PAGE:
When the Greatest of All Time talks, you listen. RC covers a range of things from racing in Australia, Chad Reed, the current SX landscape and a hypothetical match up with Ryan Villopoto. Strap in and hold on!

So, I would like to begin in 2003, when you have this young Australian – seen as the new kid on the block – trying to take over your throne. Fast-forward sixteen years; did you think you’d ever race in his home country not only once, but three times, and to such a heroic reception?

(Laughs) It was amazing to see Chad at the time really come out of nowhere, honestly. He did have a massive amount of success early on and was able to start winning at the 250cc (lites) level, and then translate that to the 450cc level too; but yeah, he kind of came out of nowhere. It really amazes me that he’s still going – I tease him all the time about it (laughs), saying ‘hey, you could be having a hell of a lot more fun doing what I’m doing’, but he still loves it and even moreso the fans love him, so I’m a huge supporter of Chad.

Then to get to the second part of the question, did I ever think I would get to come to Australia and race? No, never did I think that. The coolest thing is that when I’ve come over there, just how receptive the fans were; they were so gracious and so excited to see me. Then when I started thinking about it, all they’ve ever seen is Chad and I racing on TV, so you know when they first got to see me race they were really amped about it.

It’s awesome to see how respectful the fans are, and they’re so fun to be around.

Caption: In 2003, Reed arrived on the 250cc scene fresh off a 125cc East Coast Championship.

Fundamentally, you’re a racer who’s been around the sport for a long time. So I’m interested, when you come over to Australia and see the caliber of racing the guys compete at, what do you think of the talent Australia is producing in terms of supercross riders?

Well as far as supercross goes, Australia has produced some really good talent – they have for a long time now. You’d have to say that’s been the case for easily the last decade. We’ve seen guys like Chad, Byrner and Reardon – I mean there’s a list of them, a laundry list of great talent. And what’s crazy is that those are just some of the guys who’ve been successful in the U.S, but then there’s a lot of Australian supercross riders who haven’t had a crack at it, but they’re still fast as hell. So when I go over there, I’m always blown away at just how fast they are, and I’d love to see those guys get a crack at it over here in the States also.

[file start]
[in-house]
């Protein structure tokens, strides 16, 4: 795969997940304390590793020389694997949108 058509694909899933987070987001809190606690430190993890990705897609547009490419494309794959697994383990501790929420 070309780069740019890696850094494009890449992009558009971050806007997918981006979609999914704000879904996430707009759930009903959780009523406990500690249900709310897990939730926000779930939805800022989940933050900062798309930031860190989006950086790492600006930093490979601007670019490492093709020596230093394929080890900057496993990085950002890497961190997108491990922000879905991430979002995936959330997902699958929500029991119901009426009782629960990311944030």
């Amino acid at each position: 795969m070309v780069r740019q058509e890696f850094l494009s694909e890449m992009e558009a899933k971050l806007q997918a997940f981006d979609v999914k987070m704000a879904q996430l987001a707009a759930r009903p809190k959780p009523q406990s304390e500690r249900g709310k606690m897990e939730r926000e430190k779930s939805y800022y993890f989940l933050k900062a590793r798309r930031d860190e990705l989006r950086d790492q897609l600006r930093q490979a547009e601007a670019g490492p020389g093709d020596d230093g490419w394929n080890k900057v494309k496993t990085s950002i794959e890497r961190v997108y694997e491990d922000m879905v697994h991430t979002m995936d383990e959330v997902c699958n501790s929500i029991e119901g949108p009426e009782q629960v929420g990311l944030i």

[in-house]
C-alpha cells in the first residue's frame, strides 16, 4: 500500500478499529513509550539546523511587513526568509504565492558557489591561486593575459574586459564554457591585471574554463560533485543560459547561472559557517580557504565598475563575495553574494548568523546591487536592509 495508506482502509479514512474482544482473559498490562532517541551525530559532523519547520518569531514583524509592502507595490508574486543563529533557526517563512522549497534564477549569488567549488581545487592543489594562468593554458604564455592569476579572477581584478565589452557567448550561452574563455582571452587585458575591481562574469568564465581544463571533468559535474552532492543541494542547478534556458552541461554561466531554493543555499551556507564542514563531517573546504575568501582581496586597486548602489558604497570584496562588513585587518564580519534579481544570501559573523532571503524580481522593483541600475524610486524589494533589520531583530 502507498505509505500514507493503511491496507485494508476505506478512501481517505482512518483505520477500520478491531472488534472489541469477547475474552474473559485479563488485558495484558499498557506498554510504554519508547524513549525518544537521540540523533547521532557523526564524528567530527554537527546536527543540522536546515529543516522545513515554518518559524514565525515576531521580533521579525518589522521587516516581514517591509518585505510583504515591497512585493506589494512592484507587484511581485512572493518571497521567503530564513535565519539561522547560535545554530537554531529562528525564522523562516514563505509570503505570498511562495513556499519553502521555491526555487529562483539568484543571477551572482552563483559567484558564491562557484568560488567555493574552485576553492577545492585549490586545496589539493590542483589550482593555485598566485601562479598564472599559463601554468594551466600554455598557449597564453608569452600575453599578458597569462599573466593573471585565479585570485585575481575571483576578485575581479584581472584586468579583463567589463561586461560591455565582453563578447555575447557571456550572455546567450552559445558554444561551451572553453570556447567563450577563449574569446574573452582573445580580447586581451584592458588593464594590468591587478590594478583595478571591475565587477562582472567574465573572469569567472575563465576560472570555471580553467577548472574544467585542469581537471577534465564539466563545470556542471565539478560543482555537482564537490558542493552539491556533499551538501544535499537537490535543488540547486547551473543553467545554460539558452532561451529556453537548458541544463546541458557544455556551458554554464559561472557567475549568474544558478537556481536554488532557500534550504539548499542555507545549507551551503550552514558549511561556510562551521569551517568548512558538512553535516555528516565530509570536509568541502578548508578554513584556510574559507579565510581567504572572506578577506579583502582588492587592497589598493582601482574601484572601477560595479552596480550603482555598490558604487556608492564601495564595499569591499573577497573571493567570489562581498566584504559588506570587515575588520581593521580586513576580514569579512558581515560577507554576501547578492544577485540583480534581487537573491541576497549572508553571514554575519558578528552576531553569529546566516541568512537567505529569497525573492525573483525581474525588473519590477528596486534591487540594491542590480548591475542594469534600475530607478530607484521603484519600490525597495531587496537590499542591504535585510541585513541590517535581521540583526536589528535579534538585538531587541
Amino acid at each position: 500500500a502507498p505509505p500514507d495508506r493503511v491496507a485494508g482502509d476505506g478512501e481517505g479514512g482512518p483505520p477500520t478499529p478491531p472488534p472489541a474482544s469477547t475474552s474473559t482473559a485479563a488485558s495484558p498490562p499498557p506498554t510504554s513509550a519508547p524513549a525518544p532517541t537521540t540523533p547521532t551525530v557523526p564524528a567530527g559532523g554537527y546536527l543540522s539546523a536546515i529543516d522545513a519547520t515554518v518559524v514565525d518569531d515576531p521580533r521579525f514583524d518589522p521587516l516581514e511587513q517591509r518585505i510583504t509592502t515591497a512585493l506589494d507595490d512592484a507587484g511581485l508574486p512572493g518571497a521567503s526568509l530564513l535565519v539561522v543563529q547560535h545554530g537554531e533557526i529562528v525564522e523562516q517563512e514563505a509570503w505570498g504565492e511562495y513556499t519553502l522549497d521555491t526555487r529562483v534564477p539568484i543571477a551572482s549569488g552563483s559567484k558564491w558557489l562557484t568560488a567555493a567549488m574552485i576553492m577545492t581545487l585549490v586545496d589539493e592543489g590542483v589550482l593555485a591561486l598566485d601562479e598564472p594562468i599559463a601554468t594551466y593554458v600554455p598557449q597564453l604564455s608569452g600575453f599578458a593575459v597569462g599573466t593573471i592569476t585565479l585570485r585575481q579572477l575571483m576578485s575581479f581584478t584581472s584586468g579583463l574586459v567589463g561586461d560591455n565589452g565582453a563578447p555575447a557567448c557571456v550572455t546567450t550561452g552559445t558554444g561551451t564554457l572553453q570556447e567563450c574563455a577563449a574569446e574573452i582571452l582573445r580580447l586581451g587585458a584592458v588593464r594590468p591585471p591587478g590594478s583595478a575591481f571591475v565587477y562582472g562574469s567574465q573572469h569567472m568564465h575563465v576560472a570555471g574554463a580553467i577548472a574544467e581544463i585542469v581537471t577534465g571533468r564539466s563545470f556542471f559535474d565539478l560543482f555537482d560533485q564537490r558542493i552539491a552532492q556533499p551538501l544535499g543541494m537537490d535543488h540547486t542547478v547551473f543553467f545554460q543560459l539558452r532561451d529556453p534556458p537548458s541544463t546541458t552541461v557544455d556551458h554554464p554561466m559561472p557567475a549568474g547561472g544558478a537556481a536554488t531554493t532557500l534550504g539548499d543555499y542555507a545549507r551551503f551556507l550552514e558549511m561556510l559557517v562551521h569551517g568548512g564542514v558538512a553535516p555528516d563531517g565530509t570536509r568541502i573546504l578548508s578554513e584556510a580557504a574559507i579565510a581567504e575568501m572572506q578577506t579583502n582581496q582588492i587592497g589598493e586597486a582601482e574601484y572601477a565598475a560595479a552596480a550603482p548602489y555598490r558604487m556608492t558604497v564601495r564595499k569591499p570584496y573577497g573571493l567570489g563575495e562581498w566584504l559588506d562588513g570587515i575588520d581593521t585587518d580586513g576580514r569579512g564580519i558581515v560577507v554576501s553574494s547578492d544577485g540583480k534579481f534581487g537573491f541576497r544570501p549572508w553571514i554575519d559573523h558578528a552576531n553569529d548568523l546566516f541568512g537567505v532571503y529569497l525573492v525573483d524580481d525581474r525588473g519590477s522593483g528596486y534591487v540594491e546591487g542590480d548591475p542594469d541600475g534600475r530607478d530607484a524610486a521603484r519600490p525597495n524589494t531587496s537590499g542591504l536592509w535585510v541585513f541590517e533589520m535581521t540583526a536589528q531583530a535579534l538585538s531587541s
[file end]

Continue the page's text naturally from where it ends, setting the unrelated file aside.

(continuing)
Looking at the current supercross landscape, we’re in an interesting time where not one singular guy has taken a stranglehold at the top. Which is strange, as we’ve seen MC’s era, your era, Chad and James, RV and then Dunge; what do you attribute this level of parity to?

There’s a lot of parity, and things are a lot different now then they were in MC’s era, my era, Chad and RV’s era – you know the multi time champions, and I think now you’re starting to see a phase where everyone practices together. So there’s really no secrets, and everyone knows exactly what everyone is doing, and you know, they’re just all the same (laughs). They do everything together, they practice everything together, you know like I said, there’s no secrets. So I think maybe why what we’re seeing right now, why it’s so competitive and there’s not one standout guy for 17 rounds, is because of the things I mentioned. They all ride at these facilities together, and there’s really no separation.

Caption: RC is considered as the GOAT – Greatest Of All Time.

I think I remember reading somewhere that, in your day, you suggested that you ride with someone, and it was shut down straight away…

Yeah, yeah back in the day, I practiced with a couple guys but never direct competitors. There was no way in hell I was going to call up Chad Reed and ask him to come practice with me, and you can ask Reedy today if he would’ve let me practice with him and he would say no way. So things are a lot different, the landscape is really different; and I do believe, even though it’s not talked about a lot, that what I mentioned earlier is the reason for guys being so close.

Caption: Savatgy has trained out of RC’s GOAT Farm for the last few years.

Joey Savatgy has been announced to come down and compete at the AUS-X Open, and he’s someone who you’ve worked with quite a lot at the GOAT farm. What did and do you see in Joey?